Ideas for the weekend -- learn about hat manipulation or click pictures of your navel
'Millinery Manipulation Malarkey and Mayhem!' Sounds like word juggling, but it's actually about juggling with hats -- a funny and accurate description of what is supposed to be the 'most comprehensive hat juggling and manipulation Web site on the Internet.'
Before you learn the ropes of hat manipulation, what you obviously need is a hat. They come in all kinds of course, so that needs sorting out first. The tricks section catalogues every move you can think of, along with video clips and description to make it easier for you to learn. Start with simple 'Grips' and move on to the more complex 'Rolls', where the hat rolls on its brim like a wheel.
If that seemed like a lot for a hat, there's more! You can read articles on hat-related topics, find other sources of information on hat manipulation and check out what 'Hat Spinning' is all about. Those already well versed in hat manipulation can also send in original tricks that might just feature along with those by the experts.
But never mind hats. Another hot pick for the week is What I have read since 1974. The author of the site hasn't merely read a lot of books; he has actually kept a record of them all! It all started with Eric Leuliette's mother, who kept a list of the books he read while in the first grade. His parents were asked by his school to maintain a record as part of its reading program. She kept the list till 1977, when he was in fifth grade, after which Eric decided to keep the list himself. And he has religiously maintained it since.
Browse through books read by him from 1974 to 2003, along with links to author names and other information. There are also reading statistics, total number of pages, average lengths of books, average time spent per book and the average number of pages read per day. The speciality table tells you about the longest books read, most frequently read authors, most frequent sources and an Amazon.com sales ranking. Interesting? Maybe. Maybe not. Good for a quick 'read' though.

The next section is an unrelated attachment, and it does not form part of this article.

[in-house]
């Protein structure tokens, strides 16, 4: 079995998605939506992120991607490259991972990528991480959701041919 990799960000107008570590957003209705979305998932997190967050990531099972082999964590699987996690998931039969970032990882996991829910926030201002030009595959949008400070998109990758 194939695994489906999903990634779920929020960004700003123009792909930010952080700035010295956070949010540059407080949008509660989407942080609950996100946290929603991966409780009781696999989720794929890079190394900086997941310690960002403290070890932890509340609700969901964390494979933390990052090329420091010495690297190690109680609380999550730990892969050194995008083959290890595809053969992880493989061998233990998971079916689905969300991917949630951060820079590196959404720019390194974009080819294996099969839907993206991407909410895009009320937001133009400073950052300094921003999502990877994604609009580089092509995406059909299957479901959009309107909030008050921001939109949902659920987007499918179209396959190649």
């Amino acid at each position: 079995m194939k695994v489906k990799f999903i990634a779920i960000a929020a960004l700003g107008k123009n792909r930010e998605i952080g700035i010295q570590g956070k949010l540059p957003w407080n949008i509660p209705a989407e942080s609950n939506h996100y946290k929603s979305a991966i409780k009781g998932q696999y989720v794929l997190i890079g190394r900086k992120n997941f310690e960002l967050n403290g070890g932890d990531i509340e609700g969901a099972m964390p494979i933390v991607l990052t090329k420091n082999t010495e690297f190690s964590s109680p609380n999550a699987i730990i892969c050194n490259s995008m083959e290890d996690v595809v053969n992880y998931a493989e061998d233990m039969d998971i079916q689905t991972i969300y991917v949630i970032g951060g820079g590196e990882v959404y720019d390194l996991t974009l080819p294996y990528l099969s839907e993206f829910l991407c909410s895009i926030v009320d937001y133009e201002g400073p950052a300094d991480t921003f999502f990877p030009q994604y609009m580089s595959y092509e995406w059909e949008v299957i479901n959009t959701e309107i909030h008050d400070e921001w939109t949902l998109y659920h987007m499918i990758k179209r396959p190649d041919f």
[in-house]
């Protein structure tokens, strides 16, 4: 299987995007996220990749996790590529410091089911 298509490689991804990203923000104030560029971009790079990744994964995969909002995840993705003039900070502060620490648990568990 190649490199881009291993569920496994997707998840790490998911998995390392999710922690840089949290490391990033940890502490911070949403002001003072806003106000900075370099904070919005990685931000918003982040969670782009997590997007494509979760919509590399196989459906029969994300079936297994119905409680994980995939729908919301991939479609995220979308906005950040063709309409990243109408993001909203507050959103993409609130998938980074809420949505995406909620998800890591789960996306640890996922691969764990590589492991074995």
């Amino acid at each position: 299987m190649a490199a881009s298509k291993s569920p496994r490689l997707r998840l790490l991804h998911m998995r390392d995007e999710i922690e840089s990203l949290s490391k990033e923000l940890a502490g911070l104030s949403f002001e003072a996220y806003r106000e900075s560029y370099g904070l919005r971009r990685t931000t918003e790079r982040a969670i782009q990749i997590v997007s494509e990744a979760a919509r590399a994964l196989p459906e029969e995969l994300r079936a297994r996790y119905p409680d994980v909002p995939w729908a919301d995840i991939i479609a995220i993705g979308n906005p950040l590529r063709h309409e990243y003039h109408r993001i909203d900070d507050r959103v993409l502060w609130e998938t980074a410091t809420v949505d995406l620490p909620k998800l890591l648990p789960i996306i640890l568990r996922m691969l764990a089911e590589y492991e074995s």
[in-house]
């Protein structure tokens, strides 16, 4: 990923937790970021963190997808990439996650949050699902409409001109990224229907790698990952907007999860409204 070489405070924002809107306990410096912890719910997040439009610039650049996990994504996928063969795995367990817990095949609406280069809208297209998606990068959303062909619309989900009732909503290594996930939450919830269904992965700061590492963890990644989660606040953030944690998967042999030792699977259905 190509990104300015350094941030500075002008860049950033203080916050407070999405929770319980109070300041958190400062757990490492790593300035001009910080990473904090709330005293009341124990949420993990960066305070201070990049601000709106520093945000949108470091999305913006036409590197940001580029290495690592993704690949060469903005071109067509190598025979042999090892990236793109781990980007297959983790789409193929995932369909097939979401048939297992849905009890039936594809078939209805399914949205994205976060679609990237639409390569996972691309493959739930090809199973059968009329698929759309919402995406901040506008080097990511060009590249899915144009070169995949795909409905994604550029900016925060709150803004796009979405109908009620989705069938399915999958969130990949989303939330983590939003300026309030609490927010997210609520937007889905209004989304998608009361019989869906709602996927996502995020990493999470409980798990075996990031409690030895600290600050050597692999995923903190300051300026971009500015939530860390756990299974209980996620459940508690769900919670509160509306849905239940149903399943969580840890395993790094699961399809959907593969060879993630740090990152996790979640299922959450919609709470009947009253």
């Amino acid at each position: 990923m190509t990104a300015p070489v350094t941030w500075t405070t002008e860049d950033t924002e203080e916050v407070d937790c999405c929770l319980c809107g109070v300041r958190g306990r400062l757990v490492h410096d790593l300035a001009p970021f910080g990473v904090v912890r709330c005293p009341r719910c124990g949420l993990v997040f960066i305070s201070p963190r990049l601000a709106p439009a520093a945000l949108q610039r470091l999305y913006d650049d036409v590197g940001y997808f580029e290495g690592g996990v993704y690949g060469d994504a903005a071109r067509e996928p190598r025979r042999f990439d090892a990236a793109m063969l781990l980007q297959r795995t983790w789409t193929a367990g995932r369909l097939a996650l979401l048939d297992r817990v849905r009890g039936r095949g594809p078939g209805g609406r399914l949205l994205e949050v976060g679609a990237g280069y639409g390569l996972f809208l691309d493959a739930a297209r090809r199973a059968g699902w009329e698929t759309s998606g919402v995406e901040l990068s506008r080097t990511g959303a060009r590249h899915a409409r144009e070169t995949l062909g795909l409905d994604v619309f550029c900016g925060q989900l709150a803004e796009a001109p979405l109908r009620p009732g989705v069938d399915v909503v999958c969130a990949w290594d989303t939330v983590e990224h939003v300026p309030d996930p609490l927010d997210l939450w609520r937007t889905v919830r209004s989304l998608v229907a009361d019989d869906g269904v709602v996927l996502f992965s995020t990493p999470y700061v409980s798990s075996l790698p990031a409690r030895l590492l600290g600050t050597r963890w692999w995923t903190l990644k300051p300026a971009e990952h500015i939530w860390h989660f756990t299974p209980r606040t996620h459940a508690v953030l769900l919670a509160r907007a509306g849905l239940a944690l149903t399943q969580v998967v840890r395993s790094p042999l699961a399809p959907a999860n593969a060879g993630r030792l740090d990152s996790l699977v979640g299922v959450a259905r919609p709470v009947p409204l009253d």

If books aren't your cup of tea -- you semi-literate moron, you -- navels may be. Imagine a perfect stranger asking if he can take a picture of your belly. The Navel Maniac does just that and, what's more, one out of every two people he asks accepts! Armed with a digital camera and plenty of courage, the Maniac patrols the streets of Brussels asking people (mostly women) if he can take a picture of their navels. The resulting works of art are displayed online.
While pictures of bellybuttons might not seem in great taste, they have been done rather tastefully. Check out navels from Brussels or the ones displayed under Other Navels. If you are particularly proud of your own belly, consider sending in a picture and be part of the 'navel team'!
One last stop worth mentioning is the Infrared Zoo Gallery, especially for those who have often wondered about the differences between warm and cold-blooded animals. The site explores these differences, and also allows you to 'view' them with the help of a thermal infrared camera.
Read about what it means to be warm-blooded or cold-blooded, and find out about animals that do not fall neatly into either categories. Check out the infrared images too -- of chickens, elephants, alligators or frogs -- for more insight than all the academic stuff put together. If that's not a weekend well spent, what is?